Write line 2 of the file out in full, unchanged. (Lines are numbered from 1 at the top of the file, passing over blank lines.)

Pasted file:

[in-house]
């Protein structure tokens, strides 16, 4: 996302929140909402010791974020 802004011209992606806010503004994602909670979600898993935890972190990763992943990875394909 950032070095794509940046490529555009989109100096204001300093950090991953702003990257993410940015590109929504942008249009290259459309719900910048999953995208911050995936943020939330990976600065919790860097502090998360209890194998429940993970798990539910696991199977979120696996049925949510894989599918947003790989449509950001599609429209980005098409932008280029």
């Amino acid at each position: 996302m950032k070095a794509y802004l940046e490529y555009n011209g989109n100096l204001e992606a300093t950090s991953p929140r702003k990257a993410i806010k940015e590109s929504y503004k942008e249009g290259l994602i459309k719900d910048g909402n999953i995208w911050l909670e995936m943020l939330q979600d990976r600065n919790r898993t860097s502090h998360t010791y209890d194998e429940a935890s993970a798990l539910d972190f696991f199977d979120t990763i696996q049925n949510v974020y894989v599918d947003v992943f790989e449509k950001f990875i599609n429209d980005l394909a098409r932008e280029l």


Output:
């Protein structure tokens, strides 16, 4: 996302929140909402010791974020 802004011209992606806010503004994602909670979600898993935890972190990763992943990875394909 950032070095794509940046490529555009989109100096204001300093950090991953702003990257993410940015590109929504942008249009290259459309719900910048999953995208911050995936943020939330990976600065919790860097502090998360209890194998429940993970798990539910696991199977979120696996049925949510894989599918947003790989449509950001599609429209980005098409932008280029």